As the UK is no longer a member of the EU, this decision of the CJEU is not legally binding. However, since leaving the EU, the UK has continued to implement several transparency measures, including the creation of the Register of Overseas Entities. The CJEU's recent decision is relevant to the UK, as it highlights the tension between transparency on the one hand and an individual's right to privacy and data protection on the other. It remains to be seen how this decision will impact on the UK's broader policy in this area. One possible result is that, in the longer term, the UK may limit the public's ability to access information about beneficial owners on the Persons with Significant Control (PSC) register and the Register of Overseas Entities, to ensure that the UK maintains a competitive advantage in Europe. Alternatively, it may be that some beneficial owners required to register on the UK's PSC register and Register of Overseas Entities will seek to challenge the regimes on similar grounds through the UK courts.

In addition, this decision may impact on the beneficial ownership registers in Britain's Overseas Territories (such as Bermuda and the Cayman Islands). In 2018, the UK Parliament legislated that each of the Overseas Territories must establish a publicly accessible register of the beneficial ownership of companies registered in its jurisdiction. The rationale was that, by making the registers public, it would increase the level of scrutiny on these entities and so reduce the scope for them to be used for the purposes of financial crime. The recent decision from the CJEU may prompt the Overseas Territories to restrict (or seek to restrict) public access to the information on these registers, either in part or completely.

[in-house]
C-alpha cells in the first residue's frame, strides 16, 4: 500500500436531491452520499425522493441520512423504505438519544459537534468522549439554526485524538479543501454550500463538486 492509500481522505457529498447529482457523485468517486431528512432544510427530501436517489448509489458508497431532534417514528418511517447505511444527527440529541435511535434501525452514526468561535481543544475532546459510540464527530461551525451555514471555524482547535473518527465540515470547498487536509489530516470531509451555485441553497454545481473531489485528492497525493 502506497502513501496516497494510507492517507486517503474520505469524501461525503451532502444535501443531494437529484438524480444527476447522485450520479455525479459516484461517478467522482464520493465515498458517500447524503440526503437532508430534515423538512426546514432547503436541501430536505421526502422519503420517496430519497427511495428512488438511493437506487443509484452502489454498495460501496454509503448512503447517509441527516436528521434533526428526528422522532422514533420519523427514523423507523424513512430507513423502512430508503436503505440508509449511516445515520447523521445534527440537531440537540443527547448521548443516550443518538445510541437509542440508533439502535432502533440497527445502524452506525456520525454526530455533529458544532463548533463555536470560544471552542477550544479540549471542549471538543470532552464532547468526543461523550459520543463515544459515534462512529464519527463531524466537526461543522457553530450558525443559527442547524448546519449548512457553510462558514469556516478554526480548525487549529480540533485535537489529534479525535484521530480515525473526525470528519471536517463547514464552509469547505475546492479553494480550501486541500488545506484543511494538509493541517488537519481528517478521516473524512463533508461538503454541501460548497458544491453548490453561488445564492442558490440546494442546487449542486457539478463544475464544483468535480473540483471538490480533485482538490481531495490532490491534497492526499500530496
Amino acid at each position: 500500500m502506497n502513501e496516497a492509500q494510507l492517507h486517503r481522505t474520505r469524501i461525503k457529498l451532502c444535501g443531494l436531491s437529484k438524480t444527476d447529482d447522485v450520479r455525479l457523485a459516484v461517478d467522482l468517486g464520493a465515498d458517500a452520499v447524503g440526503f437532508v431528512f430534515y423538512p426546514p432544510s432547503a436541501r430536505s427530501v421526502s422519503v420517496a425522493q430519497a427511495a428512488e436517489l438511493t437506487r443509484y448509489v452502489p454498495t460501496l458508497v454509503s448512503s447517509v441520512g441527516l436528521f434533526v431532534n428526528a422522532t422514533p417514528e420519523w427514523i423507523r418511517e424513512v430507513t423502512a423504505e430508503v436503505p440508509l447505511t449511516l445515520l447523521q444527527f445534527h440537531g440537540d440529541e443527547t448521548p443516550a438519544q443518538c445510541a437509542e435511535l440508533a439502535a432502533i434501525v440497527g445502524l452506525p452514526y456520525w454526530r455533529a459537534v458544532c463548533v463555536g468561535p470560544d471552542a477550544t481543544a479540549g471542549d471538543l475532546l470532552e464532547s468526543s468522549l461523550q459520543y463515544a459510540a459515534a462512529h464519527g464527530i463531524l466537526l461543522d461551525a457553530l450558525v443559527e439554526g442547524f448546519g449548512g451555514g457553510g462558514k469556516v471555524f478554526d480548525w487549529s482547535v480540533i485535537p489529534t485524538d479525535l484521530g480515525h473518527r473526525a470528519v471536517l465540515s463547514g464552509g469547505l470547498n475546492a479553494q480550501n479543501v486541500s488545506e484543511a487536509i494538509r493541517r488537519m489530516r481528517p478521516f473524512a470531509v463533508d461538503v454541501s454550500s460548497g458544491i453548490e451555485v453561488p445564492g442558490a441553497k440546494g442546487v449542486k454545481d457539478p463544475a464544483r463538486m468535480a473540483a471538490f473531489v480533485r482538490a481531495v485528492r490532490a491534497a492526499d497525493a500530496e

Relevant developments in the United States

The decision comes after legislative and regulatory movement in the United States towards the introduction of a federal beneficial ownership register from 1 January 2024 applicable to corporations, limited liability companies and other similar entities. Unlike the now-invalidated requirements of the Fifth AML Directive, the US register will not be available to the public in any form, with access by request limited to US law enforcement agencies, non-US governments via an applicable treaty and financial institutions for due diligence purposes. Companies and entities impacted by this new register may wish to discuss the potential reporting obligations with their advisers and potential beneficial owners.

Conclusion

Based on this landmark decision, certain limitations on the access to information on beneficial owners will need to be reintroduced. Without providing any further guidance on these limitations, the CJEU requires that the interference with the fundamental rights that may occur be appropriate, necessary and proportionate. While awaiting an amendment to the Fifth AML Directive, beneficial owners should act to protect their personal data and seek for the exemption to apply to them. For further information on what these developments mean for your organization, please get in touch with your usual Baker McKenzie contact.